Configuration Management on Servers

Nano Server is a remotely administered headless server operating system optimized for private clouds and datacenters. Nano Server is significantly physically smaller than Server Core, has no local logon capability and only supports 64-bit applications, tools and agents. As we prepare to release Windows Server 2016 Technical Preview 5, I wanted to provide more information on how to properly configure Nano Server at scale – without Group Policy.

One of the things that makes Nano Server so interesting is that it takes up far less disk space, installs significantly faster, and requires far fewer updates and restarts than Windows Server. When it does require a restart, it restarts much faster. To achieve this speed and small physical footprint, Nano Server has the absolute minimum amount of inbox components. As a result, Group Policy and the associated Group Policy Management Console (GPMC), editor (GPMC), Group Policy client and local policy editor (GPEdit) tools are not present on Nano Server. This is expected as they are graphical components and Nano Server is headless and remotely managed. Even when domain joined, Nano Server will not consume and enact Group Policy settings.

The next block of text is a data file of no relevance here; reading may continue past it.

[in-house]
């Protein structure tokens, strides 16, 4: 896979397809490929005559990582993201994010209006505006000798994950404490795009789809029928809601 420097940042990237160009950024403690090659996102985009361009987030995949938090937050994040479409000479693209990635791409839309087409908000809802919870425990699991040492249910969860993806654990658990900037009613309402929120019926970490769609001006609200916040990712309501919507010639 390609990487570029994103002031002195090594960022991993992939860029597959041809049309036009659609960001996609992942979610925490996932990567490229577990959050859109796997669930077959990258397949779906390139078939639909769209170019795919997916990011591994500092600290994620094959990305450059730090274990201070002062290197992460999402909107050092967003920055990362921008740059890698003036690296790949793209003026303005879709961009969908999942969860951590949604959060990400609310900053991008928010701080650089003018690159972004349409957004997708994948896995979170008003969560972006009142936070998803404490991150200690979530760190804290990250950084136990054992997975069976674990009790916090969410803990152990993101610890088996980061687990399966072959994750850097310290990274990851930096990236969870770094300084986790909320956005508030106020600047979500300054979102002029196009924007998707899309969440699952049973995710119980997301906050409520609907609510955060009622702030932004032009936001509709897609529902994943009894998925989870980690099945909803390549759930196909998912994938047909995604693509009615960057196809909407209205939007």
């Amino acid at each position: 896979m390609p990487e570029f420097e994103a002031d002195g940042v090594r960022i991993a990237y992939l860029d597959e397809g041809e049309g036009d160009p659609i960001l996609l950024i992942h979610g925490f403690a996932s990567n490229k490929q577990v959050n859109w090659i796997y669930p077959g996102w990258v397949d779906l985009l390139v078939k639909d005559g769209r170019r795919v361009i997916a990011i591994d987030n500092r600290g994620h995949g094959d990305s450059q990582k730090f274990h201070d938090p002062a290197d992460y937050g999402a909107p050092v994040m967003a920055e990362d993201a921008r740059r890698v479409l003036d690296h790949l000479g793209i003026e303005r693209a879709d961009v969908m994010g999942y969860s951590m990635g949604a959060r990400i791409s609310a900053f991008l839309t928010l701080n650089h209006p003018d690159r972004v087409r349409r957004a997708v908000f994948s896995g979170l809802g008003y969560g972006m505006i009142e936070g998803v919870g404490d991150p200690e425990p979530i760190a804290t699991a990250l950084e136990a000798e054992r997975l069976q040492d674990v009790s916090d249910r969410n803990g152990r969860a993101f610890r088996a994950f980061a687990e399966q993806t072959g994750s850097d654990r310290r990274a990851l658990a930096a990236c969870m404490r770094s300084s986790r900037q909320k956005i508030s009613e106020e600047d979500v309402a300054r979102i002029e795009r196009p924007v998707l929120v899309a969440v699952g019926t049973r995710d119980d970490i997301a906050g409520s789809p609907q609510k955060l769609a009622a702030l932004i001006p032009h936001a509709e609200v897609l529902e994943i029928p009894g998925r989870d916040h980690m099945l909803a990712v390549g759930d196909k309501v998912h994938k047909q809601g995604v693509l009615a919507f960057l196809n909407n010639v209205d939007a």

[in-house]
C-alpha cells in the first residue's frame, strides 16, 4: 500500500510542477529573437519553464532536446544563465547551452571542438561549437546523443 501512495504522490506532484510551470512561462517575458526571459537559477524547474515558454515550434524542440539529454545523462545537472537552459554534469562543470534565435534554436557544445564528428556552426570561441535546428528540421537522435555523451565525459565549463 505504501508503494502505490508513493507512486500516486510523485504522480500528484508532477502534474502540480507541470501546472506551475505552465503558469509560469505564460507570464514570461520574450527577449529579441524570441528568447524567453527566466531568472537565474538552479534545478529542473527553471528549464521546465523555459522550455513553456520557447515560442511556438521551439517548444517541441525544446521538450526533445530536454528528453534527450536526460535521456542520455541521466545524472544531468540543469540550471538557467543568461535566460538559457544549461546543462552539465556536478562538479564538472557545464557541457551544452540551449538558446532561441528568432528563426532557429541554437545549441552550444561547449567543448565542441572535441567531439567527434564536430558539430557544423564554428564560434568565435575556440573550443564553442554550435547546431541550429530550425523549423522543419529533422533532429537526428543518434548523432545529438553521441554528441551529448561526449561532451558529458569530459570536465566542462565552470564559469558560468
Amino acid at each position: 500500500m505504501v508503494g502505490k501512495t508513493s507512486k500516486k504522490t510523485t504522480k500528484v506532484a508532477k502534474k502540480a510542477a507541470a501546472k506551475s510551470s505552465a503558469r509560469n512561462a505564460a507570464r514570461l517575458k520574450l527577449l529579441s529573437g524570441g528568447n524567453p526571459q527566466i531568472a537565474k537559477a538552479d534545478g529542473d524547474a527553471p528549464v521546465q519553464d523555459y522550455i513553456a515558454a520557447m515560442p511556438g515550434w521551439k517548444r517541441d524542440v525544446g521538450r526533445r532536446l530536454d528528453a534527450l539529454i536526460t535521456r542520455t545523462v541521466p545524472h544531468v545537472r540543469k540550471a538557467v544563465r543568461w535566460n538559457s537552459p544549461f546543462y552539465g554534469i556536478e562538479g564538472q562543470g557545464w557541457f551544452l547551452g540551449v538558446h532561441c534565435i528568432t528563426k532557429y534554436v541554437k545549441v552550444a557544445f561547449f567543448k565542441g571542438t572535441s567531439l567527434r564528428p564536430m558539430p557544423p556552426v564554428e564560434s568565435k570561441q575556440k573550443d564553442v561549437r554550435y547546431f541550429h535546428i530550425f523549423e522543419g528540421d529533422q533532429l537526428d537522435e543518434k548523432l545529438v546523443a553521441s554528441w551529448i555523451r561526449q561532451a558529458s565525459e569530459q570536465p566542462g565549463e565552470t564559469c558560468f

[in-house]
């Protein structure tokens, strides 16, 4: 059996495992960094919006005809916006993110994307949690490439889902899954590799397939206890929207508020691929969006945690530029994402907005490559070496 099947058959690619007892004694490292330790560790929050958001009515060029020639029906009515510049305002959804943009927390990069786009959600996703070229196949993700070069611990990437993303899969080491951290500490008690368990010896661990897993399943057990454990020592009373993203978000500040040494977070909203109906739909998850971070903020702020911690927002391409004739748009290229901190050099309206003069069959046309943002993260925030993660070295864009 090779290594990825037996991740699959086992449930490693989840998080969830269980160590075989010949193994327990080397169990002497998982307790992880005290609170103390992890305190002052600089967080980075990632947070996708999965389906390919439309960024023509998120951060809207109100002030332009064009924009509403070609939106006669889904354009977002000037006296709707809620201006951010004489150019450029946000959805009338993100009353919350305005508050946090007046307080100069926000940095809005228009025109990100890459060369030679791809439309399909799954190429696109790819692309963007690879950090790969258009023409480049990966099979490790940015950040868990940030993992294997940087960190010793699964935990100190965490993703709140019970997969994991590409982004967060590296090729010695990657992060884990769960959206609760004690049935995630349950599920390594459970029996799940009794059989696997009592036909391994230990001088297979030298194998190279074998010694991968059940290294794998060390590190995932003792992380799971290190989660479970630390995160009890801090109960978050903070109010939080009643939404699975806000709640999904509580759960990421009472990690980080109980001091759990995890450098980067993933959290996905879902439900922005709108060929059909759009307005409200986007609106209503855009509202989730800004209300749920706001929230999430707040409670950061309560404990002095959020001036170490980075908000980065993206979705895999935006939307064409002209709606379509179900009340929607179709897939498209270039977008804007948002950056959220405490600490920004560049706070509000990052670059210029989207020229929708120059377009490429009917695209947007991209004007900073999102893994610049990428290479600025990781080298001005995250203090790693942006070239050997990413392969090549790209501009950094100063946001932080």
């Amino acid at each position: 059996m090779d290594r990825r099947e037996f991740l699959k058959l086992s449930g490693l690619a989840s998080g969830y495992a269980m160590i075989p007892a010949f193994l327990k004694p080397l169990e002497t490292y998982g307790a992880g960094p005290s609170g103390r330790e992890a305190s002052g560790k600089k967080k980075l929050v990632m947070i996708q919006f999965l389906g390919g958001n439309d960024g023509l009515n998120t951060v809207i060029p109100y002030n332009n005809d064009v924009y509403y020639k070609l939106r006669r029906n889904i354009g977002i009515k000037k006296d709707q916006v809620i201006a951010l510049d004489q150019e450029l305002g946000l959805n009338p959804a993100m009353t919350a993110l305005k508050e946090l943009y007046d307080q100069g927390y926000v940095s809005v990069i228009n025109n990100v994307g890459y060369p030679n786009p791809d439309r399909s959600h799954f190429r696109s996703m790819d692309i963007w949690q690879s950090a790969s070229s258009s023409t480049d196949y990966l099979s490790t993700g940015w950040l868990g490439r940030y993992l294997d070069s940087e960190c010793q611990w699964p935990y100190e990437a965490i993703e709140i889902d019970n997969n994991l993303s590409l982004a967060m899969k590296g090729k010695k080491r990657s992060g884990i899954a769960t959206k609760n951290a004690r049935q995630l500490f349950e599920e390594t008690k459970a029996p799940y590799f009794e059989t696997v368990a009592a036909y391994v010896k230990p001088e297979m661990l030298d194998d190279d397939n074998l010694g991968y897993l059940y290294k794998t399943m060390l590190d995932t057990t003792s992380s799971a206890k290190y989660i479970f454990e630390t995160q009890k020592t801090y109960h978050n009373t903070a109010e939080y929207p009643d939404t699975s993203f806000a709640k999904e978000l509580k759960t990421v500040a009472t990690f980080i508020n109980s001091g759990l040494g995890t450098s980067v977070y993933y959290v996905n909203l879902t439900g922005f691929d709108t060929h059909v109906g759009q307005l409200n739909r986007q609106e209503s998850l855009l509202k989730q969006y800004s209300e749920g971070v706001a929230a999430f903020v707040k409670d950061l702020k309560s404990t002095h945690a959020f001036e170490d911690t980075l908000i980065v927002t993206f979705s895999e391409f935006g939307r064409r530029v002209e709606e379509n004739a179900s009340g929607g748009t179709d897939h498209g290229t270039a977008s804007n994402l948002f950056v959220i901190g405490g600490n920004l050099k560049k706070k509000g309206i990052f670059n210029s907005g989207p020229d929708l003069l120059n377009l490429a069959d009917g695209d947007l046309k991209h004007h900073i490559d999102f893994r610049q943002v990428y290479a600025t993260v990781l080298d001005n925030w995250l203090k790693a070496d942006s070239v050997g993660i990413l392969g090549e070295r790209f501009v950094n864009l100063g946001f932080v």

So, without Group Policy, how do you apply security policies to Nano Server? We have a series of documents coming out to answer this question. The first one can be found here:

Windows Server 2016 Technical Preview 5 still has complete Group Policy controls, of course. In fact, it has its fair share of new Group Policy Settings, even over Technical Preview 4. You can find the updated Windows 10 / Windows Server 2016 TP5 group policy settings here. Client SKUs also have Group Policy in full.

To sum up:

  • Nano Server has different capabilities than Windows Server 2016
  • Nano Server does not have the Group Policy editing, management, or client service.
  • To manage Nano Server security policy, refer to this post:
  • Windows Server 2016 and Windows 10 clients continue to have full support for Group Policy.


from Group Policy Team Blog

Author: Alan Burchill

Microsoft MVP (Group Policy)

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